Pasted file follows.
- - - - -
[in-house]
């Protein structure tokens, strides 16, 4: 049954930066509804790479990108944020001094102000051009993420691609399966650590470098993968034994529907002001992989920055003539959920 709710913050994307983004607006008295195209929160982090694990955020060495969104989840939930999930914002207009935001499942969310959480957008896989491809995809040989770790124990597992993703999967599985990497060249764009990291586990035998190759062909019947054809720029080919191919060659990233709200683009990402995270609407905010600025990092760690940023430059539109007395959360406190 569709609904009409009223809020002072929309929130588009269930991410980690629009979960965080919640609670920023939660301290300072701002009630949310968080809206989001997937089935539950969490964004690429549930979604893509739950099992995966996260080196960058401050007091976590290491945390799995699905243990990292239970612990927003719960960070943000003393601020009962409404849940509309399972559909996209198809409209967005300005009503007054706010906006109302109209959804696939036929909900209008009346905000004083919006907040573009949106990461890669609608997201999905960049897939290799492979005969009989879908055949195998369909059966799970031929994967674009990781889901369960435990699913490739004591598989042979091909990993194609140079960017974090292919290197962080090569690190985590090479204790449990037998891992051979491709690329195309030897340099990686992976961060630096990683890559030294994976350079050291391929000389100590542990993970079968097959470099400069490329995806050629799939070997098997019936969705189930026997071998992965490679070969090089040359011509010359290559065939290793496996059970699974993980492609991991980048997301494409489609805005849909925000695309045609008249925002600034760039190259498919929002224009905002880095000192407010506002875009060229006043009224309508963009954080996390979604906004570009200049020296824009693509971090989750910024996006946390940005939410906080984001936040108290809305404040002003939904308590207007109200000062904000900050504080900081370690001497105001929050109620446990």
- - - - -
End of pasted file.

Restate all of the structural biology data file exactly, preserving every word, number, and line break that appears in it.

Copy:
[in-house]
């Protein structure tokens, strides 16, 4: 049954930066509804790479990108944020001094102000051009993420691609399966650590470098993968034994529907002001992989920055003539959920 709710913050994307983004607006008295195209929160982090694990955020060495969104989840939930999930914002207009935001499942969310959480957008896989491809995809040989770790124990597992993703999967599985990497060249764009990291586990035998190759062909019947054809720029080919191919060659990233709200683009990402995270609407905010600025990092760690940023430059539109007395959360406190 569709609904009409009223809020002072929309929130588009269930991410980690629009979960965080919640609670920023939660301290300072701002009630949310968080809206989001997937089935539950969490964004690429549930979604893509739950099992995966996260080196960058401050007091976590290491945390799995699905243990990292239970612990927003719960960070943000003393601020009962409404849940509309399972559909996209198809409209967005300005009503007054706010906006109302109209959804696939036929909900209008009346905000004083919006907040573009949106990461890669609608997201999905960049897939290799492979005969009989879908055949195998369909059966799970031929994967674009990781889901369960435990699913490739004591598989042979091909990993194609140079960017974090292919290197962080090569690190985590090479204790449990037998891992051979491709690329195309030897340099990686992976961060630096990683890559030294994976350079050291391929000389100590542990993970079968097959470099400069490329995806050629799939070997098997019936969705189930026997071998992965490679070969090089040359011509010359290559065939290793496996059970699974993980492609991991980048997301494409489609805005849909925000695309045609008249925002600034760039190259498919929002224009905002880095000192407010506002875009060229006043009224309508963009954080996390979604906004570009200049020296824009693509971090989750910024996006946390940005939410906080984001936040108290809305404040002003939904308590207007109200000062904000900050504080900081370690001497105001929050109620446990």